How Legally Blonde became an unlikely feminist classic

Why legally blonde is a feminist movie

In 1966, Dolly Parton released ‘Dumb Blonde,’ an infectious pop song that has since become an anthem for a hair color mistakenly associated with low intellect. Like Dolly, Robert Luketic’s 2001 legally blonde film, starring Reese Witherspoon as Elle Woods, a sorority girl turned law student, has resonated with viewers for its strong feminist message: You don’t have to change who you are to succeed in this world.

despite dealing with harvard law school, her ruthless ex-boyfriend and her snotty new fiancée, elle’s biggest struggle is with the color of her hair. The origins of the ‘dumb blonde’ stereotype are unknown, but many historians believe that the first officially recorded dumb blonde dates back to 1775. A Parisian courtesan named Rosalie Duthé inspired a satirical play called ‘Les Curiosités de la foire’, as she was famous for. of pausing for long periods before speaking, thus wrongly attributing stupidity to the star and subsequent golden-haired beauties.

Cinema has long been plagued by the stereotype of the dumb blonde, ever since Marilyn Monroe jumped off the screen in 1953, gentlemen prefer blondes with Jane Russell, the smart and capable brunette, at her side. Women are continually maligned and underestimated simply because of the color of their hair, and this is where Elle Woods is at. a few shades darker and legally blonde would be a completely different movie.

One look at the movie poster, with elle’s shimmering locks and hot pink dress taking center stage as her fellow students stare in horror behind her, and it’s easy to see why there were initial misconceptions about the film. intended message. Elle presents herself through a haze of makeup, designer fashion, and cosmo magazines in a world where the “strong woman” stereotype has taken over the media and innate femininity is seen as a weakness.

How Legally Blonde became an unlikely feminist classic

The very first shot of the film sees Elle gently brushing her hair. However, a dinner date with her soon-to-be-ex Warner (Matthew Davis) leaves Elle crying on her way home – her hair painted as the villain of the piece, something she can’t shake off. In his pursuit of becoming a senator, Warner ditches Elle to find himself a “Jackie, not a Marilyn”. Elle’s hair is presented as an obstacle, not an asset. This is never more apparent than upon her arrival at Harvard. With her chihuahua Bruiser in tow, Elle sticks out like a sore thumb and, throughout her time there, her professors and fellow students punish her for it.

Elle’s not-so-feminist motivation for attending law school is to become the “serious” woman that Warner has always wanted. it is here that the message of the film is revealed. Elle is haunted by her looks, but instead of letting it define or defeat her, she gradually begins to prosper at Harvard after being told that she “isn’t good enough” too many times.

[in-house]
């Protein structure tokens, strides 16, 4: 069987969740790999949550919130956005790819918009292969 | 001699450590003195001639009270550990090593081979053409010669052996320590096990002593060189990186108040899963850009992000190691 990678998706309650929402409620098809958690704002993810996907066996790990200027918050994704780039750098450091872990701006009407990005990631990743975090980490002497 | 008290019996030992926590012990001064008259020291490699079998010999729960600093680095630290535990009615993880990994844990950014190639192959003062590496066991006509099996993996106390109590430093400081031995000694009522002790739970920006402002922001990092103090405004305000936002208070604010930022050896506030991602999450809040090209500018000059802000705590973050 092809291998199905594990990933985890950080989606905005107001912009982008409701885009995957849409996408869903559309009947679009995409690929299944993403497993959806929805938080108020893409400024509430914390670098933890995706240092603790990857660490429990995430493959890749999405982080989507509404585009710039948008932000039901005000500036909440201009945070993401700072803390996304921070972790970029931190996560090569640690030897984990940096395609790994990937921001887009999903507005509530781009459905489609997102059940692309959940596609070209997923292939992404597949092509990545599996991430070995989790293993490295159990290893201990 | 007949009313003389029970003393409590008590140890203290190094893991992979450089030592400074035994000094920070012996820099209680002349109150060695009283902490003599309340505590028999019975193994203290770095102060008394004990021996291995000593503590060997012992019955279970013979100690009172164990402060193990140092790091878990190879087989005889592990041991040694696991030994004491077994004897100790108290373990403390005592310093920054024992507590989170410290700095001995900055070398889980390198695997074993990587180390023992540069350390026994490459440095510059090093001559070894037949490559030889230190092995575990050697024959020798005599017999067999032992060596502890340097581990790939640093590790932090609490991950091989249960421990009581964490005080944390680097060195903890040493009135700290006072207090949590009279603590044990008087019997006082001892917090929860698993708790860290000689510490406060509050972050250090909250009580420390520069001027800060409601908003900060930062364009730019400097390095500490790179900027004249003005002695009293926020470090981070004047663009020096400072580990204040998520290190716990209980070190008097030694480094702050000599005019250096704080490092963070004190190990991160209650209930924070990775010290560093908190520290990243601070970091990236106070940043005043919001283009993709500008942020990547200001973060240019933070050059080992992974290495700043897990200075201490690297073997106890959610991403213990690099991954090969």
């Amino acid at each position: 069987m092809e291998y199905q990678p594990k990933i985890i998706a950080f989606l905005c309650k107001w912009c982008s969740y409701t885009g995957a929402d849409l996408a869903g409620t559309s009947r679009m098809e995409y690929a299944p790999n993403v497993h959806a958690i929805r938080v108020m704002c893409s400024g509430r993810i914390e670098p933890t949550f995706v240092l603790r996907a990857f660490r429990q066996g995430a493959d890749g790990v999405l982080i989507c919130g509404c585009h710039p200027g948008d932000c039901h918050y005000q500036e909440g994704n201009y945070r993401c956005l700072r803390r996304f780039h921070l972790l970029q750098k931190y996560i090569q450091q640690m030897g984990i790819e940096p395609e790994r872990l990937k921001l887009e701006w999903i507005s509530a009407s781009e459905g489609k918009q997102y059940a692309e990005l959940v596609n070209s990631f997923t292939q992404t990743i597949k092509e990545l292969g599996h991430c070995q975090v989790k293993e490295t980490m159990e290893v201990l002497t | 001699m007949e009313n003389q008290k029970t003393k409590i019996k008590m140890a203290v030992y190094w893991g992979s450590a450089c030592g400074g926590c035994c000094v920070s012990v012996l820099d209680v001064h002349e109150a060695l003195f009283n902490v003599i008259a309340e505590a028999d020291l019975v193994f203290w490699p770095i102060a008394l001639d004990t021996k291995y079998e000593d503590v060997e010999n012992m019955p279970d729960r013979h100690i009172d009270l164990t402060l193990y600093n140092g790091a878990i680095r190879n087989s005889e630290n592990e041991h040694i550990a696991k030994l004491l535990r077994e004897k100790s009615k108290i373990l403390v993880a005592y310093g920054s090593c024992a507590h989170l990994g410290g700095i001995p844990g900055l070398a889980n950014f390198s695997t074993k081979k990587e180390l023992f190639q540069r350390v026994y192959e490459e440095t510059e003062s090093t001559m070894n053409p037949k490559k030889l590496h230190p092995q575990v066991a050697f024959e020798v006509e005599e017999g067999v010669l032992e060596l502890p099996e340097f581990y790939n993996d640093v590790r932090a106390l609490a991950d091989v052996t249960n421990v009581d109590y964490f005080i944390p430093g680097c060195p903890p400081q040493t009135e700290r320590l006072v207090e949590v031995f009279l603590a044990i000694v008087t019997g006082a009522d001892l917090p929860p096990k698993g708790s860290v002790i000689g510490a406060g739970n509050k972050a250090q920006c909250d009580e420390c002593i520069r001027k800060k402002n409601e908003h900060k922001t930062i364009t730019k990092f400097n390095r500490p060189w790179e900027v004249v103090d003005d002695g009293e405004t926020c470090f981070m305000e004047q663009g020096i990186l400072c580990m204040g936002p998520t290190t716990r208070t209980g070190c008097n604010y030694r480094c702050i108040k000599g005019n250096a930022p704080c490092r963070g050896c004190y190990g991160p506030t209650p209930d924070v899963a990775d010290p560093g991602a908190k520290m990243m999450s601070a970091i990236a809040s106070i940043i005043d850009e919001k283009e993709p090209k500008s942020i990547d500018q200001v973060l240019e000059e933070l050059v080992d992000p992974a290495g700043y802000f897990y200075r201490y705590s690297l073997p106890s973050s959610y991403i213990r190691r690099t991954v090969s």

elle reverses the stereotype of the ditzy blonde and throws herself into her studies, discovering that her true worth lies deeper than her superficial beauty. her determination to succeed in this hostile male-dominated environment ultimately overshadows her desire to win her man back. Particularly for a film released in the early 2000s, a time when physical and behavioral makeovers were particularly prevalent in popular culture, Elle never sacrifices her identity or her trademark blonde locks. /p>

This era’s obsession with strong female characters has narrowed the way for girly girls who don’t necessarily possess masculine traits. Elle’s strength stems from the things she loves and the sincere way she cares for the people in her ensemble. Witherspoon’s performance, for all her infectious charm and radiant positivity, defies the shallow and insipid blonde trope, giving us a new kind of female lead to root for.

Tellingly, when Elle defends murder suspect Brooke Windham (Ali Larter) towards the end of the film, she re-enters the courtroom head-to-toe dressed in hot pink. inspiring a generation of young girls, she dispels the idea that a woman can only be perceived as smart and strong if she rejects femininity altogether and embraces more masculine qualities. her fierce determination is the driving force of Legally Blonde, and the film’s enduring legacy is a direct result of that. Twenty years later, one thing remains clear: Elle Woods is an icon for all time.

published June 26, 2021

tags: elle woods legally blonde reese witherspoon

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